WILSON’S LOCAL PRINT AND DIGITAL COMMUNITY INSTITUTION SINCE 1896

Public helps fire department develop strategic plan

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For the first time in more than a decade, Wilson Fire/Rescue Services is working to update the department’s strategic plan and on Monday, the agency invited Wilson residents to offer input in the process.

“We are doing an all new strategic plan and what better way to start that than getting feedback from our stakeholders? So I appreciate all of you coming here today,” said Chief Albert Alston.

Center for Public Safety Excellence Strategic Planning Manager Brian Dean led the discussion Monday with roughly 30 residents, city and county employees as well as Wilson City Councilman James Johnson. The meeting was open to anyone, but 75 randomly selected residents received written invitations.

“A compass shows you what direction you should go and the strategic plan is a way to determine which way the department should go based on what information you provide,” Dean said. “The strategic plan they are doing to develop will provide the direction to take and how to get there. We’re working with them, but they are developing it with a step-by-step process, but like a GPS system, they’ll have the ability to recalculate if they need to because a lot of things can happen in five years and we want them to be able to handle that.”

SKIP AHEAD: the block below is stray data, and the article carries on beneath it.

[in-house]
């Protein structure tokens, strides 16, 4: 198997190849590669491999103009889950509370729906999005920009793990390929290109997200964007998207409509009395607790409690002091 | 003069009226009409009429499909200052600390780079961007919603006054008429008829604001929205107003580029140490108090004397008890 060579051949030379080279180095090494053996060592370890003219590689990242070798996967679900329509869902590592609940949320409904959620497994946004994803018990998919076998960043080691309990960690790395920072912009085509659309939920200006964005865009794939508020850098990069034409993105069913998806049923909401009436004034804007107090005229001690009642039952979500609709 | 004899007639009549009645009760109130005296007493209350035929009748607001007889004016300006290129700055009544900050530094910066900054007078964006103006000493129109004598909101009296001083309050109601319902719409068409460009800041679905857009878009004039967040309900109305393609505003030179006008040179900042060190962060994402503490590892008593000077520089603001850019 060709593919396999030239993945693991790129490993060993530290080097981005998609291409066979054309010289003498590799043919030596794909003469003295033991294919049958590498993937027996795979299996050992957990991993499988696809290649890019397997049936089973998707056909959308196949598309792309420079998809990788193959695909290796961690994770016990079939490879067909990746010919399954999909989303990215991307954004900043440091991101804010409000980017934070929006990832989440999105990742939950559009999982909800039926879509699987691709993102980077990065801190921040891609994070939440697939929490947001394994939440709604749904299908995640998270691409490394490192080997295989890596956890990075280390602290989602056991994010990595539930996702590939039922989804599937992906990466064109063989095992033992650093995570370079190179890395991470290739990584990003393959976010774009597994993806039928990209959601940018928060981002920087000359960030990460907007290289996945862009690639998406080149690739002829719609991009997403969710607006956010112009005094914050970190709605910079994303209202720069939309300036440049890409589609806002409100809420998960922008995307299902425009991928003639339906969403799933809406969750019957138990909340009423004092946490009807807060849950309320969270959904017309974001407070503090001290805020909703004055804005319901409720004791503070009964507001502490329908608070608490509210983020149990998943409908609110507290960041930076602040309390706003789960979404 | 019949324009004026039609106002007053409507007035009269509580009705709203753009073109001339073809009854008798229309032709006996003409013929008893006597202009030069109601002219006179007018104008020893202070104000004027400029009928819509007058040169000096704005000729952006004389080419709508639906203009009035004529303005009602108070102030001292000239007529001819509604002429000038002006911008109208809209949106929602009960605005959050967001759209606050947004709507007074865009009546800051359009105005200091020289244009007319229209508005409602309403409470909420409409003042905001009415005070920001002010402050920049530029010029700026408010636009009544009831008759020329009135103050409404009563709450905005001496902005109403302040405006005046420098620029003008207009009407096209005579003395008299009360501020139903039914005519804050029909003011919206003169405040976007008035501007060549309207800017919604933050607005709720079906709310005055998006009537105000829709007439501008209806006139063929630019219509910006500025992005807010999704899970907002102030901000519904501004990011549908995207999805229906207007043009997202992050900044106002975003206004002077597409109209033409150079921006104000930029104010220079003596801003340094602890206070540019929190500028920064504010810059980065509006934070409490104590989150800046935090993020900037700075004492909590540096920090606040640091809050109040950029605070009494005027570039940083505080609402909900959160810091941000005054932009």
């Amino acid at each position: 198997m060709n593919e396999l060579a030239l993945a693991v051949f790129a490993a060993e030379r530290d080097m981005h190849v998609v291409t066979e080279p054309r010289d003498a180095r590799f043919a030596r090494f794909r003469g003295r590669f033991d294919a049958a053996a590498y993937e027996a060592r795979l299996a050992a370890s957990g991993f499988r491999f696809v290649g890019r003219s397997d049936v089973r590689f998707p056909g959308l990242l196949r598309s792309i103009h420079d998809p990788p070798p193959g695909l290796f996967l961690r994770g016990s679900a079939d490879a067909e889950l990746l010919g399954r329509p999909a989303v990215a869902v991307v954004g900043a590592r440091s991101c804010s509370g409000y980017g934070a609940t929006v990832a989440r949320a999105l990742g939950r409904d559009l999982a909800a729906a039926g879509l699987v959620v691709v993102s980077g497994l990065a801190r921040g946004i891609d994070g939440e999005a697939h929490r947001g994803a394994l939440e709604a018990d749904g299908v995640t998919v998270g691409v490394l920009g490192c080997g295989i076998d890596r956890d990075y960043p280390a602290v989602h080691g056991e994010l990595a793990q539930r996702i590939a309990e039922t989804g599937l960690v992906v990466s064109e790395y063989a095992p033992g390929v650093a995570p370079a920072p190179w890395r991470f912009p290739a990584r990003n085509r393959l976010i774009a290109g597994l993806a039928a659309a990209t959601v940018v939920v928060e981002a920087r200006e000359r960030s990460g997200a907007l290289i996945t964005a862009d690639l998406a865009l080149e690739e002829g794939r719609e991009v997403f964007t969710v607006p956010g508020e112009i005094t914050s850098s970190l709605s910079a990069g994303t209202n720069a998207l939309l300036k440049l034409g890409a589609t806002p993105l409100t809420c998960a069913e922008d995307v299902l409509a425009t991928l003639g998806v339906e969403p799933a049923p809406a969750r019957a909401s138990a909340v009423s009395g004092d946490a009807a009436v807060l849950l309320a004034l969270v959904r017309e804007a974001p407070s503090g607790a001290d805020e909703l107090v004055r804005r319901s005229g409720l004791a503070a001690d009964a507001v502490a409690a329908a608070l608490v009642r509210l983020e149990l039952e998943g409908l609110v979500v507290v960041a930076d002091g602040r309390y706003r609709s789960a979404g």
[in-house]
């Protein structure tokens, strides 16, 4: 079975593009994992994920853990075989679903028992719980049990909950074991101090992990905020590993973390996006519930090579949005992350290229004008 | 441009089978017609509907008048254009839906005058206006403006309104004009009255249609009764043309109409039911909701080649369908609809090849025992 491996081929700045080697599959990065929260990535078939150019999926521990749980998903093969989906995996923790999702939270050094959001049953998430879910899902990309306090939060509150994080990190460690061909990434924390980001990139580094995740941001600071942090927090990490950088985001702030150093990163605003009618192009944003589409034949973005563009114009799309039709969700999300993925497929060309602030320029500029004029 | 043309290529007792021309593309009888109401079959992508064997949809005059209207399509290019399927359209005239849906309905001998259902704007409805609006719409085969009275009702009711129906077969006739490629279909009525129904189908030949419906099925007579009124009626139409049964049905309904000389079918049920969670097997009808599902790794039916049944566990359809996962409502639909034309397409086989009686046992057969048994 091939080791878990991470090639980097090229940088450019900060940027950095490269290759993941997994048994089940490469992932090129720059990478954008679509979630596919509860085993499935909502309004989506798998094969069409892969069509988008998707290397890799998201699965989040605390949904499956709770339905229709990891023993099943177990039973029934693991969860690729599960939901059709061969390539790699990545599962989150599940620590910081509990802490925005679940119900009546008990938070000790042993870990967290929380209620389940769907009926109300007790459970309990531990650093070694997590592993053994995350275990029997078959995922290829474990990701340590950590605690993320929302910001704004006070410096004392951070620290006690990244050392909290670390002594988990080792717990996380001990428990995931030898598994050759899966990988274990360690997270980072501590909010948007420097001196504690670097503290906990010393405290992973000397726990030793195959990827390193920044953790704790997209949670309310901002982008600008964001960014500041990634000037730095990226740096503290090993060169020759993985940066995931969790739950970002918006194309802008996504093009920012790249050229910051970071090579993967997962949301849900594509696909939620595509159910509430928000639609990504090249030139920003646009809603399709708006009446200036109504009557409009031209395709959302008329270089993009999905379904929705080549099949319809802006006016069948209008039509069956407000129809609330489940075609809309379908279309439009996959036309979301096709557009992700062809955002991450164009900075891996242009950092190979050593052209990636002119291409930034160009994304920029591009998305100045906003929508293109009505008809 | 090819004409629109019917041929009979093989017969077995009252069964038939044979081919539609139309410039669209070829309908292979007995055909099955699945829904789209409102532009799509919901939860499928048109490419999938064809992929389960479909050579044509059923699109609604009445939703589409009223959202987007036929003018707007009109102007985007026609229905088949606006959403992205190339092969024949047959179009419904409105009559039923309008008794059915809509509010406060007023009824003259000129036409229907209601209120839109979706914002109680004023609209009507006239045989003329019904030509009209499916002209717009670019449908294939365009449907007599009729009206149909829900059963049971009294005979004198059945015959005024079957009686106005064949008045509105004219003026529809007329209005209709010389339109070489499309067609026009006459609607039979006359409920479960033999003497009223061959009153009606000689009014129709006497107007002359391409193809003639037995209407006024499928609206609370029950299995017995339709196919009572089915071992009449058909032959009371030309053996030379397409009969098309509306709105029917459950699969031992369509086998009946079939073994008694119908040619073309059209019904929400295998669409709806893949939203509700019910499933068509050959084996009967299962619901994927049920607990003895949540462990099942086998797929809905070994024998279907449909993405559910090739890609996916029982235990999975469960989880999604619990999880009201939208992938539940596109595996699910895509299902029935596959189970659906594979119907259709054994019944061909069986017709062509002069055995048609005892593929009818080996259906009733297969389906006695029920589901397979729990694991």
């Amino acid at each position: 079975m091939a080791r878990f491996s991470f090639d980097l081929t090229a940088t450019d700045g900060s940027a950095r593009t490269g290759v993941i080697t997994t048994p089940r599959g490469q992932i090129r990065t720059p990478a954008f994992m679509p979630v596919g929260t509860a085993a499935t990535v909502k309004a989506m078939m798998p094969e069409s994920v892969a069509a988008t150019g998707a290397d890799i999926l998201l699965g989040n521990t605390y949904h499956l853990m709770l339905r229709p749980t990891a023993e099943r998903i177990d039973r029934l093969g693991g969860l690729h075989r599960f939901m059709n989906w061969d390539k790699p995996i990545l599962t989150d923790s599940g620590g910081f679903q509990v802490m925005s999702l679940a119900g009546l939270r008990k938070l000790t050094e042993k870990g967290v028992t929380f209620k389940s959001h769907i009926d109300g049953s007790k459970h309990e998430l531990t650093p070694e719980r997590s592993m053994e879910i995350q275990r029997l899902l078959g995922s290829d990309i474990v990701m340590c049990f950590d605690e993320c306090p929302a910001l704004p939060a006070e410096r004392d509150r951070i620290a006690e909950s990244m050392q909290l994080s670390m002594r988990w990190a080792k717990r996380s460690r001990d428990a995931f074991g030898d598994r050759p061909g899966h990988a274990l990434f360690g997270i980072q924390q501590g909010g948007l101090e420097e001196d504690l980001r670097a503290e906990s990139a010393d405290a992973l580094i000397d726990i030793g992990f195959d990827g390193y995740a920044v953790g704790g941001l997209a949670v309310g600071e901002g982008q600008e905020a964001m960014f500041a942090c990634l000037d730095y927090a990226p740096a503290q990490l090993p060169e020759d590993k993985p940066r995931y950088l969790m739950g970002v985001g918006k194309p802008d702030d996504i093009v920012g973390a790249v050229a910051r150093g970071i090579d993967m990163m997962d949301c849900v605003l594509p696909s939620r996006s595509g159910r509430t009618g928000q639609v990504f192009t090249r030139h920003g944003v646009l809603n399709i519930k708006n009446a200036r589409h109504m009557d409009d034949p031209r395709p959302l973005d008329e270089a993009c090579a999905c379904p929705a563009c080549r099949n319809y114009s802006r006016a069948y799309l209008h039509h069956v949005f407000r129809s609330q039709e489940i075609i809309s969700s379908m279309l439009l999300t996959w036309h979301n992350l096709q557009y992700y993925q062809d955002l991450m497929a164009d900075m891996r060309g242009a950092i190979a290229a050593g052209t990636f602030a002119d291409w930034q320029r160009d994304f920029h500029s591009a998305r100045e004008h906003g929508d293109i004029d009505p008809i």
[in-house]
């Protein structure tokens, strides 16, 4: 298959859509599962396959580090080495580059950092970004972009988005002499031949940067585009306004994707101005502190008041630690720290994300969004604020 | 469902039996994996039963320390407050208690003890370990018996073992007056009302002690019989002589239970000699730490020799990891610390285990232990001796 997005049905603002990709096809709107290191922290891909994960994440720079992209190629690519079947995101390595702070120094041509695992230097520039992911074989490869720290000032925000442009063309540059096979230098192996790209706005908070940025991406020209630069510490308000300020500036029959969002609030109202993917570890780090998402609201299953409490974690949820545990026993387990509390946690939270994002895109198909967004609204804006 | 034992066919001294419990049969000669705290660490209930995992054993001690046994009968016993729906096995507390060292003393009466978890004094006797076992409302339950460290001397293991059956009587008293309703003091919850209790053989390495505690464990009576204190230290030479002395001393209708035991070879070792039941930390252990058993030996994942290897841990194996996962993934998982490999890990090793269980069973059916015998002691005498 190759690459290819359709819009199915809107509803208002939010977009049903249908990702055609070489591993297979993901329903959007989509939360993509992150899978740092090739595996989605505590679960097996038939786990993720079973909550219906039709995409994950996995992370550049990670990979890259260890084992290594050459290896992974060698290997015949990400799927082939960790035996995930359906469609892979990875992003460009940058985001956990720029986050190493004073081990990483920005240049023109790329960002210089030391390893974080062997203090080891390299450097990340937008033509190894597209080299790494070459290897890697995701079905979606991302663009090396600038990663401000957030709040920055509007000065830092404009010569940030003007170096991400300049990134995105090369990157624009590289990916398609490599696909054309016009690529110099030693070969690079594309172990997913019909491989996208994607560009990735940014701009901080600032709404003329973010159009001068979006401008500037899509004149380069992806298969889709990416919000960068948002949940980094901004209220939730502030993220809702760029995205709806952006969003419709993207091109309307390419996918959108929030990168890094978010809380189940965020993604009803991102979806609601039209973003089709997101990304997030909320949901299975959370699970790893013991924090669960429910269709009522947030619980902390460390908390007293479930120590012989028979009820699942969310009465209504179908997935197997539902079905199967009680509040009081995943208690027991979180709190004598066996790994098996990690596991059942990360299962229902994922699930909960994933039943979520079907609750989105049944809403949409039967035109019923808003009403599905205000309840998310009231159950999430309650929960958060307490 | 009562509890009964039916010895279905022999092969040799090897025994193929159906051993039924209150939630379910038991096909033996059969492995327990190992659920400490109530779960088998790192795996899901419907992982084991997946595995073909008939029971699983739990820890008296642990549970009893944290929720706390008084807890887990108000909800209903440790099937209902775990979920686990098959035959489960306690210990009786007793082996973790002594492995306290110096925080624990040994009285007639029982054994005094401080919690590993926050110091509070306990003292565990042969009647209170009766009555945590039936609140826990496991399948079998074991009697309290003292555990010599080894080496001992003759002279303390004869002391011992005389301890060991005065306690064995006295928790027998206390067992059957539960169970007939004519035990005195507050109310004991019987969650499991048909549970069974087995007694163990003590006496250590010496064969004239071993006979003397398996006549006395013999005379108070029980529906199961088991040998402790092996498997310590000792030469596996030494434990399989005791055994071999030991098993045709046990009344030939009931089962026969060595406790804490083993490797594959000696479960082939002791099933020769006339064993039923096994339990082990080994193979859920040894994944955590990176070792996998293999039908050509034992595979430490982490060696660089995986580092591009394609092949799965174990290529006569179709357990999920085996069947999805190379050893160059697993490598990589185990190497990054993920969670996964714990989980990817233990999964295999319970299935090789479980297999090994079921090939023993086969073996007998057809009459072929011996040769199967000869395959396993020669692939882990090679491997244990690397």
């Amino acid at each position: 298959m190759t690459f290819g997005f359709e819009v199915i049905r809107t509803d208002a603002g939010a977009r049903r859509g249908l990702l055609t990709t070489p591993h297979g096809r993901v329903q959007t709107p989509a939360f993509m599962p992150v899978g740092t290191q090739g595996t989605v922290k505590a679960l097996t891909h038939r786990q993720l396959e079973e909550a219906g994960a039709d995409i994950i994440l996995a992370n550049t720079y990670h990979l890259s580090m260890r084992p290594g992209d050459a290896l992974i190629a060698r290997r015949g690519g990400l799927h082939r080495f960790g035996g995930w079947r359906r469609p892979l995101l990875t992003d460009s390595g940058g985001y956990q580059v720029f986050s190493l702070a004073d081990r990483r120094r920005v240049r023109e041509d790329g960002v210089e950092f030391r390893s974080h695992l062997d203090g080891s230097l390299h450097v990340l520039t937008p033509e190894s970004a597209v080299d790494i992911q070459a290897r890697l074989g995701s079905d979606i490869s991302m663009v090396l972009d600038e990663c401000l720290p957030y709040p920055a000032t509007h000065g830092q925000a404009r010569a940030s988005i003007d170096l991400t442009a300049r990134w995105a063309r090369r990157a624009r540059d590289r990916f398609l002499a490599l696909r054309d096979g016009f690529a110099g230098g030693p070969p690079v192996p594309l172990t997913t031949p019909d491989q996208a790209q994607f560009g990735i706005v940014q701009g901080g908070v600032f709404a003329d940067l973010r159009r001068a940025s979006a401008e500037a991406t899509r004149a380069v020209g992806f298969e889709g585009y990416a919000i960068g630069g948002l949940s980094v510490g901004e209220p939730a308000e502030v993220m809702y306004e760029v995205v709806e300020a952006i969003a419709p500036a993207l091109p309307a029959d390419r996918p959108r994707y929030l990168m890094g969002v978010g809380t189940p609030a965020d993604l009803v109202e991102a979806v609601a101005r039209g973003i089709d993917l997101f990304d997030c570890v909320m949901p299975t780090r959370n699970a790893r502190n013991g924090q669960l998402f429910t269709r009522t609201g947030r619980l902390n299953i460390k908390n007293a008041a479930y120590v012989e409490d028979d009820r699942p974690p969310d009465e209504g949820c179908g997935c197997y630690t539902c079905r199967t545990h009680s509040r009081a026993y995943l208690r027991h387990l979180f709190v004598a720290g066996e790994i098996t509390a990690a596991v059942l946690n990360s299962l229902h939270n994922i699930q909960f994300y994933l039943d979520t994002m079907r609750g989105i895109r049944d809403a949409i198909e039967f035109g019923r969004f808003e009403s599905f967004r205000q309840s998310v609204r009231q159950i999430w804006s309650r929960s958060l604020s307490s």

Alston said the center accredits Wilson Fire/Rescue Services, so the staff there was an obvious choice to work with for the strategic plan process. The project will cost $15,120 and includes the public meeting as well as three days of intensive meetings for 24 department members this week.

“Not every single member of the department can participate because wheels have to roll, but we have someone representing every rank,” Alston said, noting Administration Compliance Administrator Tracy McKeel put together a group of participants who are representative of the department. “We’ve covered all ranks, tenures and it is a very diverse group of people. Those that are one shift will be able to take the information back to their shift and come in the next day with ideas from others.

“We want to make sure we hear from everyone even though everyone can’t be in the room.”

During the public meeting, participants expressed their opinion on department priorities, strengths and opportunities for growth. McKeel said the information from the public and the staff will be collated into a report by the end of September. Once complete, the strategic plan will be posted online and distributed to staff.

“It is a living document and it will continue to evolve,” said Deputy Chief Ben Smith. “The strategic plan is a road map for the organization with goals and objectives. As the department grows and evolves, we have to evolve, and the plan keeps us relevant to the community, making sure we’re providing the services the community desires and at the level they desire.”

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